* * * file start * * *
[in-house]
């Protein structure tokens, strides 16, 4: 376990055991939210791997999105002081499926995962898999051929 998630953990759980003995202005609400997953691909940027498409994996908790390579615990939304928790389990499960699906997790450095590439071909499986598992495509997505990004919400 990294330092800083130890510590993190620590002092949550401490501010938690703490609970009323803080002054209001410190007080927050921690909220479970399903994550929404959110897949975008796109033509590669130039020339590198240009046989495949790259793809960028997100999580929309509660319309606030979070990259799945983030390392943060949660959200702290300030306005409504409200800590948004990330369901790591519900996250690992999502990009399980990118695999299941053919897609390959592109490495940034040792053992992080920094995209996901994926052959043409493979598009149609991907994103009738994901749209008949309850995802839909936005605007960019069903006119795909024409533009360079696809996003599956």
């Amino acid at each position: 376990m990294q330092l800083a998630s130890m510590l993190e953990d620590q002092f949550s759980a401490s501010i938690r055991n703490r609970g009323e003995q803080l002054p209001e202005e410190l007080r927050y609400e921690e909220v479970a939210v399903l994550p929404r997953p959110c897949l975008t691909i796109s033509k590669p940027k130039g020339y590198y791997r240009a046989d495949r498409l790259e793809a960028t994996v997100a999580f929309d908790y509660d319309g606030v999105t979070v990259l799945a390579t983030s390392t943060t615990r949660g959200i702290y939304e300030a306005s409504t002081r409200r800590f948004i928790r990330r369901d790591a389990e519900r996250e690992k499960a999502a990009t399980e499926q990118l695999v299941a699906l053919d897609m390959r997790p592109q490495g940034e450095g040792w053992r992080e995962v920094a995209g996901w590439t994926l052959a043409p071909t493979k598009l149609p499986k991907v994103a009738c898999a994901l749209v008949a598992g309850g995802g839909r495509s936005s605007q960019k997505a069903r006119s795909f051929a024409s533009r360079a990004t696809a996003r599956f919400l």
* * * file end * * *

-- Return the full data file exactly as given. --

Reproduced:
[in-house]
């Protein structure tokens, strides 16, 4: 376990055991939210791997999105002081499926995962898999051929 998630953990759980003995202005609400997953691909940027498409994996908790390579615990939304928790389990499960699906997790450095590439071909499986598992495509997505990004919400 990294330092800083130890510590993190620590002092949550401490501010938690703490609970009323803080002054209001410190007080927050921690909220479970399903994550929404959110897949975008796109033509590669130039020339590198240009046989495949790259793809960028997100999580929309509660319309606030979070990259799945983030390392943060949660959200702290300030306005409504409200800590948004990330369901790591519900996250690992999502990009399980990118695999299941053919897609390959592109490495940034040792053992992080920094995209996901994926052959043409493979598009149609991907994103009738994901749209008949309850995802839909936005605007960019069903006119795909024409533009360079696809996003599956």
């Amino acid at each position: 376990m990294q330092l800083a998630s130890m510590l993190e953990d620590q002092f949550s759980a401490s501010i938690r055991n703490r609970g009323e003995q803080l002054p209001e202005e410190l007080r927050y609400e921690e909220v479970a939210v399903l994550p929404r997953p959110c897949l975008t691909i796109s033509k590669p940027k130039g020339y590198y791997r240009a046989d495949r498409l790259e793809a960028t994996v997100a999580f929309d908790y509660d319309g606030v999105t979070v990259l799945a390579t983030s390392t943060t615990r949660g959200i702290y939304e300030a306005s409504t002081r409200r800590f948004i928790r990330r369901d790591a389990e519900r996250e690992k499960a999502a990009t399980e499926q990118l695999v299941a699906l053919d897609m390959r997790p592109q490495g940034e450095g040792w053992r992080e995962v920094a995209g996901w590439t994926l052959a043409p071909t493979k598009l149609p499986k991907v994103a009738c898999a994901l749209v008949a598992g309850g995802g839909r495509s936005s605007q960019k997505a069903r006119s795909f051929a024409s533009r360079a990004t696809a996003r599956f919400l």